I used to think the North Atlantic was mean. All the stories of shipwrecks and European sailors tossed around in icy waters. Growing up I watched winter waves pommel the shore, saw fog swallow roads, houses and fields, watched hurricane swells grab a 40-foot lobster boat and toss it like a seashell. The sea was raw power, the North Atlantic menacing.
Then last fall I visited the Pacific. I wanted to see the Olympic Mountains, to soak in hot springs, wander rainforests and paddle the Strait of Juan de Fuca. Out West, cities face inward. They sit on water but don’t risk open ocean: San Francisco has the Bay, Seattle the Sound, Portland the Columbia River but north of sunny Southern California few outposts brave the sea. And so the Pacific is forgotten. Those placid and welcoming bays and bodies come to represent western water. The ocean lies eclipsed.
But four hours west of Seattle it sits guarding America’s edge: water dark as arterial blood rolling and falling onto itself like a wounded animal, roiled, frantic, ferocious. Unpredictable. Great trees tumble among a constant roar. Seafoam stretches for miles. Wind dashes the shore with tendrils of saltwater, everything glistening and cold. Drizzle falls from a sky only a shade lighter than the water. More trees sit half-buried in sand, ripped from the shore by past assaults, now imprisoned.
This is no Puget Sound, no tranquil shoreline. Here the full force of 5,000 unbroken miles slams unceasingly without stories or reputation to precede it, just a quiet pounding of the American West. Uprooted trees the size of small buildings swing like toys in a perpetual grey of clouds, drizzle and churning. The Pacific marks an endpoint, and there is no mistaking its edges. America closes and it takes over. No abbreviations.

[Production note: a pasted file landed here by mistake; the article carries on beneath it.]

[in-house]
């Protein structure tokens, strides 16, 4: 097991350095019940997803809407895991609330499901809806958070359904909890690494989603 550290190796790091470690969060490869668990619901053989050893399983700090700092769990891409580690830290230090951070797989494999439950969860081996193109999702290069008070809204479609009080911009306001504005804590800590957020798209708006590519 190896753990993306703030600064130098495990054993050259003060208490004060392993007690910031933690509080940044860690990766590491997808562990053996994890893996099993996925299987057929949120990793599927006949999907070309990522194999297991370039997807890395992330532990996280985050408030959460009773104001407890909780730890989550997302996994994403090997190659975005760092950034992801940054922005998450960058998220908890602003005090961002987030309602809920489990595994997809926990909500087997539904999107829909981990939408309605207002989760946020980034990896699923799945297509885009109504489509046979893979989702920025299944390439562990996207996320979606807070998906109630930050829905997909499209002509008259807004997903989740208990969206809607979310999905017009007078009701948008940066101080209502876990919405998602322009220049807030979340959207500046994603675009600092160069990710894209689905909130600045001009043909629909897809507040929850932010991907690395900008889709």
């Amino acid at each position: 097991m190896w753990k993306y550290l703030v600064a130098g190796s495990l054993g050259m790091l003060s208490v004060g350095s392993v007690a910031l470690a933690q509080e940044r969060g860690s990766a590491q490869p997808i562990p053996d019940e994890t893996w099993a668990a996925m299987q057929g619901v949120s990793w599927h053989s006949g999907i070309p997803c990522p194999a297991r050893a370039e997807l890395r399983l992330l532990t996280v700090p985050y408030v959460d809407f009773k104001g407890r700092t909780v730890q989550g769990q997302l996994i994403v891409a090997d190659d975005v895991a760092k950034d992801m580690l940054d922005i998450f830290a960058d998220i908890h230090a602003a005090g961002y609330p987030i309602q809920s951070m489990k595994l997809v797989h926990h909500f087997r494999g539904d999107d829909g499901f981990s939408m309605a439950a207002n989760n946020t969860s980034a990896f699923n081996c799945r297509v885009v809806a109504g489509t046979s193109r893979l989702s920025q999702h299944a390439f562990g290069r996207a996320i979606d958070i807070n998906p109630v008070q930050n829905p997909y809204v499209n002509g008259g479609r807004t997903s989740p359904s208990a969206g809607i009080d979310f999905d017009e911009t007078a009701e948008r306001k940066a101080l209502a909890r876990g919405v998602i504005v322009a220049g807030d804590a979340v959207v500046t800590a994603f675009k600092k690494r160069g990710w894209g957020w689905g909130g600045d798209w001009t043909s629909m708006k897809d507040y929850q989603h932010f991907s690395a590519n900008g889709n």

New England is different. The East Coast is warmer, more gentle, dotted by islands and inlets that break up a full assault. Any water runs only a short distance before intersecting land. Only hurricanes carry the intensity of the everyday Pacific.
But home carries its own mysteries.
I arrived in early evening. The ocean stood calm, a mirror of lobster buoys and boat masts. Fog sat heavy, the coastline waning in either direction, an easy day to get lost. I parked at the boat ramp and pulled a paddleboard from the roof. An oversized surfboard mostly meant for lakes and ponds, on the ocean it feels like a thimble. But there is magic in braving something so vast atop something so small. A seagull screeched from the rocks. Cormorants dotted the nearby mooring balls, their wings outstretched like goblins. Everything stood suffocating white. I buckled my life jacket, slid the board into the water and cast off.
Under my feet the mirror shook. Strands of seaweed buoyed by air sacs stretched towards the surface. A loon called inside the mist. The blanket muffled a bell buoy and held shorelines distant. I coursed around a small island at the periphery of the bay, a line of rock mostly buried by the tide. Huddled pines climbed above a highwater mark so low winter storms must sweep the whole of it. But the only moisture touching the pines today was fog.
I paddled to the island’s beach—sand and stone dotted by shells and seaglass—and pulled ashore. White-grey peeled its way across the water, but for a moment the sun broke through. Trees opposite peeked green. From my perch I watched the Atlantic’s shifting mood, an ocean in utter calm.
Our constant neighbor, moody but not malicious. Our porch and guest space for welcoming in the wild. Angry? Mean? Barely. So much more gentle than the Pacific, she allows us to sit on her islands, lets us look into her reflection.
The clouds descended with resurgent fog. I looked back to the mainland’s faint outline, only silhouette now, and walked back to the sea. I slid my board into the mirror, the only ripples ours.
This piece appeared in this week’s Portland Phoenix.